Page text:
BEIJING – The government Monday reported a new case of bird flu in poultry in the country's east, while experts from the World Health Organization traveled to central China to investigate whether the virus killed a 12-year-old girl there.
The latest poultry outbreak was first reported Nov. 6 when 800 birds died in Huainan, a city in Anhui province, China Central Television said. It was confirmed on Monday to be the virulent H5N1 strain that has killed at least 64 people in Asia since 2003, mostly through contact with infected birds.
Some 126,000 poultry within two miles of the affected area were slaughtered as a precaution, the news report said.
It was the second time in the last month that Anhui has reported an epidemic in its poultry. The last one was confirmed Oct. 24 in the city of Tianchang, where 2,100 geese and chickens were found dead of the virus.
China has not confirmed any new human cases of bird flu, but authorities have warned that infections among people are inevitable if outbreaks among the country's vast poultry flocks cannot be controlled. Experts also fear H5N1 could mutate into a form that is easily passed from human to human and spark a pandemic.
A six-member WHO team headed to the central province of Hunan on Monday to help determine if bird flu killed a girl and sickened two others in a village that suffered an outbreak in poultry last month, said Roy Wadia, a WHO spokesman in Beijing.
The team will meet provincial officials and possibly visit the two patients — or their families — who became ill in Wantang village, where the government says 545 chickens and ducks died of bird flu.
The girl died Oct. 17 after developing a high fever. Her 9-year-old brother, who showed the same symptoms, was discharged from a hospital over the weekend although doctors were still doing blood tests. A 36-year-old schoolteacher was said to be recovering.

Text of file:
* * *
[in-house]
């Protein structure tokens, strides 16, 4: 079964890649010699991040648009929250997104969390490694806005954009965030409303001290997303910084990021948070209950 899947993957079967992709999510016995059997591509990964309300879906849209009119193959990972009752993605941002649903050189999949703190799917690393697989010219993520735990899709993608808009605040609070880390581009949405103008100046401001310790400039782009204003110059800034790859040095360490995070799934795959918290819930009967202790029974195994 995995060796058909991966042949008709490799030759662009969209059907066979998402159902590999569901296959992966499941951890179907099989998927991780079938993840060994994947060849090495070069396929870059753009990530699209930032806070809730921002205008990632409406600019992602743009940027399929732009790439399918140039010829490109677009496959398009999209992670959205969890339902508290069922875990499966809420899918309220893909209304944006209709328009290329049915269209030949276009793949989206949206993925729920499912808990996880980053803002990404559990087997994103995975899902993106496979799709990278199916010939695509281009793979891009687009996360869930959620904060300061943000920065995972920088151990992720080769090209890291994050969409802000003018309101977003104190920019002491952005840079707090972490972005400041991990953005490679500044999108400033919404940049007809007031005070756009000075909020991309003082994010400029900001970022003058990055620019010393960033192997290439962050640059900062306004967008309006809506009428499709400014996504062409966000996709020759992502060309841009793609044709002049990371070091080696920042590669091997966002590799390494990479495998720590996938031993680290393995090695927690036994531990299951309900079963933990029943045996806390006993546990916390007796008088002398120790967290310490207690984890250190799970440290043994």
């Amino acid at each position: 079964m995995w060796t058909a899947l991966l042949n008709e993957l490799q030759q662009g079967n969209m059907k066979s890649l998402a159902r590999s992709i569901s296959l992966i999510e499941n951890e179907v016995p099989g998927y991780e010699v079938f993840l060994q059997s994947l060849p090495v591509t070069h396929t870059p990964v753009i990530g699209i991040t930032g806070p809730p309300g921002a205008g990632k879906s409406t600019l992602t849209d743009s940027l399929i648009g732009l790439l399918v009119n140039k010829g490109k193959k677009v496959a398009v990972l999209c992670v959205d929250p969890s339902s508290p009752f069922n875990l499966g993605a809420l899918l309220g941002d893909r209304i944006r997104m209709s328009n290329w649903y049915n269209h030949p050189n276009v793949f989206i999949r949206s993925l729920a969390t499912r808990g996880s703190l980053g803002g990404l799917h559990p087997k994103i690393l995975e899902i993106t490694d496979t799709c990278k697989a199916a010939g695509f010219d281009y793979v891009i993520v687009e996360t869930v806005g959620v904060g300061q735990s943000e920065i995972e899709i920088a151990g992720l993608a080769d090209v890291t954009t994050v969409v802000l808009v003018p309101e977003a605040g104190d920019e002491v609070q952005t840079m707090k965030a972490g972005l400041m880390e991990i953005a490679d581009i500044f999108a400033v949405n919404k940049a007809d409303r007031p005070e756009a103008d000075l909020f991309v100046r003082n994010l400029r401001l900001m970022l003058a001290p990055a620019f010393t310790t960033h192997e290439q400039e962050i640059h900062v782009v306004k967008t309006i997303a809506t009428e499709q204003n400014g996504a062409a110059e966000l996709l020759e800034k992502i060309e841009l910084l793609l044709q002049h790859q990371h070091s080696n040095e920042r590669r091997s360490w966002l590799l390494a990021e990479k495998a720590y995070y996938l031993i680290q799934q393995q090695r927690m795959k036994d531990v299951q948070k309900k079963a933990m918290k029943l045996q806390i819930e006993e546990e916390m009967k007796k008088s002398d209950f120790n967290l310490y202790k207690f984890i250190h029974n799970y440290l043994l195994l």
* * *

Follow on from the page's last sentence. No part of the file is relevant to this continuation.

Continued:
Also Monday, China said it would soon begin testing its own human vaccines for bird flu. Lab tests have already found the vaccines to be safe and effective on mice, the government's Xinhua News Agency said.
Zhong Nanshan, director of the Guangzhou Institute of Respiratory Diseases, said China had developed a drug equivalent to Tamiflu, an antiviral believed to be the best available treatment for bird flu in humans.
"It has some effect in treatment against the virus," Zhong, who was at the forefront of SARS research, said in an interview published Sunday in the Information Times newspaper. "There will be a new development in the near future."
The report did not give any details on the Chinese drug or when it will be available.
Meanwhile, Vietnam reported bird flu outbreaks in four provinces that experienced earlier cases, as well as in the northern port city of Haiphong where 1,000 poultry at four farms got sick and died, Agriculture Ministry official Hoang Van Nam said.
The city has killed the remaining 4,000 chickens and ducks in the affected flocks. Officials also announced plans to close two wild bird sanctuaries to the public.
"The bird flu is spreading faster and faster. We are mobilizing all forces, trying our utmost to prevent as much as we can and prepare for a possible pandemic on poultry as well as in humans," Nam said.
Elsewhere, four hens discovered dead in the remote Romanian village of Caraorman in the Danube Delta have tested positive for the H5 subtype of bird flu, officials said.
Authorities began culling about 2,000 domestic birds in the village on Monday, Agriculture Minister Gheorghe Flutur told Realitatea TV. Further tests will be conducted on the dead birds to see if they were infected with the deadly H5N1 strain that has been detected in two other Romanian villages in the same region.
Quarantines were imposed in the delta region after the earlier outbreak, with villagers ordered to keep domestic fowl confined in their yards.
In South Korea, senior officials from the 21 countries taking part in the Asia Pacific Economic Cooperative summit this week finished work on a statement leaders were expected to sign calling for increased cooperation on fighting bird flu. Officials said the members would agree to help each other develop a vaccine and enhance information-sharing between them.